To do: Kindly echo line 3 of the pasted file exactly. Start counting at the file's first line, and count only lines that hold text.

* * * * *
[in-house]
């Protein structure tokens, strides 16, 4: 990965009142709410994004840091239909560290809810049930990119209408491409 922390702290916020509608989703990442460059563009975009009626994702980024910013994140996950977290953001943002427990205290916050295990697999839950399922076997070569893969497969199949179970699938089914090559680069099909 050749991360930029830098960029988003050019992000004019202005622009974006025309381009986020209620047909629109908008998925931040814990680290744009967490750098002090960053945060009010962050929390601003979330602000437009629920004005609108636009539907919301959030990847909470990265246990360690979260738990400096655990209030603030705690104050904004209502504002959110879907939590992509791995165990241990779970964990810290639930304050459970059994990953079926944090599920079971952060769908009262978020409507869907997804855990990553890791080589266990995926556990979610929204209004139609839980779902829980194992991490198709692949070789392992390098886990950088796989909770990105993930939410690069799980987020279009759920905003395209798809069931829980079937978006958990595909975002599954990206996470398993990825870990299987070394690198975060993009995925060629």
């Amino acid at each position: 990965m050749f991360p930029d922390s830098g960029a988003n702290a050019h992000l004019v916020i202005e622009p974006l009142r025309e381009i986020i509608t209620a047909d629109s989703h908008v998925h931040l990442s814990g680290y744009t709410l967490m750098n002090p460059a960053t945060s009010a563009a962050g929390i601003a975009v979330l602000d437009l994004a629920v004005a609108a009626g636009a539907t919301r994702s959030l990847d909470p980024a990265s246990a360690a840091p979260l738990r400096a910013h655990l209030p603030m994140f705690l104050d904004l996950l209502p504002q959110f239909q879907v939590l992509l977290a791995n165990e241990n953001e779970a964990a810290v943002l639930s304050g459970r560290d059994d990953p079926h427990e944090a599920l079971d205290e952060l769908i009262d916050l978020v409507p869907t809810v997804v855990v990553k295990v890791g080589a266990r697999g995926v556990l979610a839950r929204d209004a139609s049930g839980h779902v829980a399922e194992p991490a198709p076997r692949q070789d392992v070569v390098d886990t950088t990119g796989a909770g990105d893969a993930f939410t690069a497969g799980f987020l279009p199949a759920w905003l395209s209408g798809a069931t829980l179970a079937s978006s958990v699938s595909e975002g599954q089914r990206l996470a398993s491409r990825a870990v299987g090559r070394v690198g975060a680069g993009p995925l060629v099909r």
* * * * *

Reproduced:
């Amino acid at each position: 990965m050749f991360p930029d922390s830098g960029a988003n702290a050019h992000l004019v916020i202005e622009p974006l009142r025309e381009i986020i509608t209620a047909d629109s989703h908008v998925h931040l990442s814990g680290y744009t709410l967490m750098n002090p460059a960053t945060s009010a563009a962050g929390i601003a975009v979330l602000d437009l994004a629920v004005a609108a009626g636009a539907t919301r994702s959030l990847d909470p980024a990265s246990a360690a840091p979260l738990r400096a910013h655990l209030p603030m994140f705690l104050d904004l996950l209502p504002q959110f239909q879907v939590l992509l977290a791995n165990e241990n953001e779970a964990a810290v943002l639930s304050g459970r560290d059994d990953p079926h427990e944090a599920l079971d205290e952060l769908i009262d916050l978020v409507p869907t809810v997804v855990v990553k295990v890791g080589a266990r697999g995926v556990l979610a839950r929204d209004a139609s049930g839980h779902v829980a399922e194992p991490a198709p076997r692949q070789d392992v070569v390098d886990t950088t990119g796989a909770g990105d893969a993930f939410t690069a497969g799980f987020l279009p199949a759920w905003l395209s209408g798809a069931t829980l179970a079937s978006s958990v699938s595909e975002g599954q089914r990206l996470a398993s491409r990825a870990v299987g090559r070394v690198g975060a680069g993009p995925l060629v099909r």